The United Nations Climate Change Conference COP27 started today with delegates pushing for the implementation of the Paris Agreement.
Delegates at Sharm el-Sheikh resort city, Egypt, reflected on devastating floods and unprecedented heat waves, severe droughts and formidable storms, all unequivocal signs of the unfolding climate emergency witnessed this year.
This year’s COP27 is also taking place against the backdrop of inadequate ambition to curb greenhouse gas emissions.
According to the UN’s Intergovernmental Panel on Climate Change, carbon emissions need to be cut by 45 per cent by 2030, compared to 2010 levels to meet the central Paris Agreement goal of limiting temperature rise to 1.5 degrees Celsius by the end of this century.
In his opening address, the UN Climate Change Executive Secretary Simon Stiell asked governments to focus on three critical areas at COP27. The first is a transformational shift to the implementation of the Paris Agreement and putting negotiations into concrete actions.
“The second is cementing progress on the critical work streams of mitigation, adaptation, finance and loss and damage, while stepping up finance notably to tackle the impacts of climate change,” Stiell.
The third is enhancing the delivery of the principles of transparency and accountability throughout the UN Climate Change process.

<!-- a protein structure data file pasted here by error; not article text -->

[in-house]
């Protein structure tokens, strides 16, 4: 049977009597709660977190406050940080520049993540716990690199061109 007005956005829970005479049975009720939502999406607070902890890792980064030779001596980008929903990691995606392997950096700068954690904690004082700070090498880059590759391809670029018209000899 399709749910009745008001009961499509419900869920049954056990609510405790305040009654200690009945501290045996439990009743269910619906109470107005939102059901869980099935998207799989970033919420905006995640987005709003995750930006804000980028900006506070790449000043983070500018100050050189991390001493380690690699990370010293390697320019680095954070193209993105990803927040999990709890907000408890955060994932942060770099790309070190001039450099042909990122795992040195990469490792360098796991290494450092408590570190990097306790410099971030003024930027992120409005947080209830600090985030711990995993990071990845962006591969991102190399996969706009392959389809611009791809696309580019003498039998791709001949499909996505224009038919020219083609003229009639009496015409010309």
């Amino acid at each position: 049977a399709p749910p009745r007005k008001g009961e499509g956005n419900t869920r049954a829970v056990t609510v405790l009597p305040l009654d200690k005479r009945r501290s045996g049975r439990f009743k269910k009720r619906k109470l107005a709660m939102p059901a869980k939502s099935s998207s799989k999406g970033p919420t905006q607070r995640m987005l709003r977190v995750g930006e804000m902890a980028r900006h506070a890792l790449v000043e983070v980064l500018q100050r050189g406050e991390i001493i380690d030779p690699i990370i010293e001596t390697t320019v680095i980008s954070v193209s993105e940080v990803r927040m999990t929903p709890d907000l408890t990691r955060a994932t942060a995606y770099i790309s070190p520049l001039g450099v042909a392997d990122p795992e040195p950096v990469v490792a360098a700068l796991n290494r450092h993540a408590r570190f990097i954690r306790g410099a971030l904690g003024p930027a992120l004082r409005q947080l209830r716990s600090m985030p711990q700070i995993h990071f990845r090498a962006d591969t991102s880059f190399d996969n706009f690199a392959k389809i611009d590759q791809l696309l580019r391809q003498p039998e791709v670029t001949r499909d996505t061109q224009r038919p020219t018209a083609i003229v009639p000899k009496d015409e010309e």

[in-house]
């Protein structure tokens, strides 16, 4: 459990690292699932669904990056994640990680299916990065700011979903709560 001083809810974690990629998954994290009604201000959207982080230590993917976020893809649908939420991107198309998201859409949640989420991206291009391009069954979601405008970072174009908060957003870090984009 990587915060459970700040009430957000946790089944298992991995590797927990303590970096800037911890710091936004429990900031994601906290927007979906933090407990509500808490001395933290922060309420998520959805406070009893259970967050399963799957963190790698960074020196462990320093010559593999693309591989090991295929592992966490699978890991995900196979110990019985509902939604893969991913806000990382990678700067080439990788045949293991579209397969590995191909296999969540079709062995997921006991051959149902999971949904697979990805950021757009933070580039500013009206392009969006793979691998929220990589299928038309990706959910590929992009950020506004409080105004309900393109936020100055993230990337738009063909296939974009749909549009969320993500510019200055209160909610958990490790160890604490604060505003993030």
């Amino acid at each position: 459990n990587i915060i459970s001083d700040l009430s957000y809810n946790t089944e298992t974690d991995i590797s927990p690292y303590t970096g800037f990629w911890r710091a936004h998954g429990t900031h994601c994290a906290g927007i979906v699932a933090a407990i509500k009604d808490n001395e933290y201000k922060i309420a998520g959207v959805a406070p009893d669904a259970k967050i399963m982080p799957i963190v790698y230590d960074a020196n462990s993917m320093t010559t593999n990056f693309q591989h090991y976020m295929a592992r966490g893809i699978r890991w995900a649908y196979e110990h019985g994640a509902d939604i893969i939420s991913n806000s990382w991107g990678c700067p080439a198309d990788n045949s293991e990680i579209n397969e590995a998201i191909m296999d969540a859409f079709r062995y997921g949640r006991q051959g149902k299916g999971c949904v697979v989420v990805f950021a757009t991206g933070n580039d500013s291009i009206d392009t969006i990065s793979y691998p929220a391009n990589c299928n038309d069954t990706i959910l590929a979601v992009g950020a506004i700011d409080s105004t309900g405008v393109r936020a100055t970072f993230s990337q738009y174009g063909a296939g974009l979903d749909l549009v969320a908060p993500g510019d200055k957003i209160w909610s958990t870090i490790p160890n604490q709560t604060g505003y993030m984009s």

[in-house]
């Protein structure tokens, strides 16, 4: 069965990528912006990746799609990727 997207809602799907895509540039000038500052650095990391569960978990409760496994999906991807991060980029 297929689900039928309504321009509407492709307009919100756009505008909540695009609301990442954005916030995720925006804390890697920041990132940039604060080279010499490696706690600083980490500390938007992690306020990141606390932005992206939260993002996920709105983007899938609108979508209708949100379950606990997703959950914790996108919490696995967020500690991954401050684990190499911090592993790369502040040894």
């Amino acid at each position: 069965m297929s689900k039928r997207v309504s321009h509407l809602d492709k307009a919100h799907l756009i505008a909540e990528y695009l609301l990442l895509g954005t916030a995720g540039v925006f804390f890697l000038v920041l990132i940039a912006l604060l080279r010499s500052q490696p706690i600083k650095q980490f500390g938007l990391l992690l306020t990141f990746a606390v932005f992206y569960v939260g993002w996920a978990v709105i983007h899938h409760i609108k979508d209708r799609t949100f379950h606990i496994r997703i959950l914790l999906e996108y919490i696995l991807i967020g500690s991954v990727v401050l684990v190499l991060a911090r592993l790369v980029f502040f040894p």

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Stiell observed that this year’s COP comes at a time when millions of people throughout the world are confronting the impacts of simultaneous crises in energy, food, water and cost of living.
He added that this has been aggravated by severe geopolitical conflicts and tensions. In this adverse context, some countries have begun to stall or reverse climate policies and doubled down on fossil fuel use.
“With the Paris Rulebook essentially concluded thanks to COP26 in Glasgow last year, the litmus test of this and every future COP is how far deliberations are accompanied by action. Everybody, every single day, everywhere in the world, needs to do everything they possibly can to avert the climate crisis,” said Stiell.
He added: “COP27 sets out a new direction for a new era of implementation: where outcomes from the formal and informal process truly begin to come together to drive greater climate progress — and accountability for that progress.”
A report published by UN Climate Change ahead of COP27 shows that while countries are reducing global greenhouse gas emissions, efforts remain insufficient to limit global temperature rise to 1.5 degrees Celsius by the end of the century.
Since COP26 in Glasgow, only 29 out of 194 countries have come forward with tightened national plans.
Sameh Shoukry, the Egyptian Minister of Foreign Affairs and COP27 President said: “We’re gathering this year at a time when global climate action is at a watershed moment.
Multilateralism is being challenged by geopolitics, spiraling prices, and growing financial crises, while several countries battered by the pandemic have barely recovered, and severe and depleting climate change-induced disasters are becoming more frequent.
COP27 creates a unique opportunity in 2022 for the world to unite, to make multilateralism work by restoring trust and coming together at the highest levels to increase our ambition and action in fighting climate change. COP27 must be remembered as the ‘Implementation COP’ – the one where we restore the grand bargain that is at the centre of the Paris Agreement.”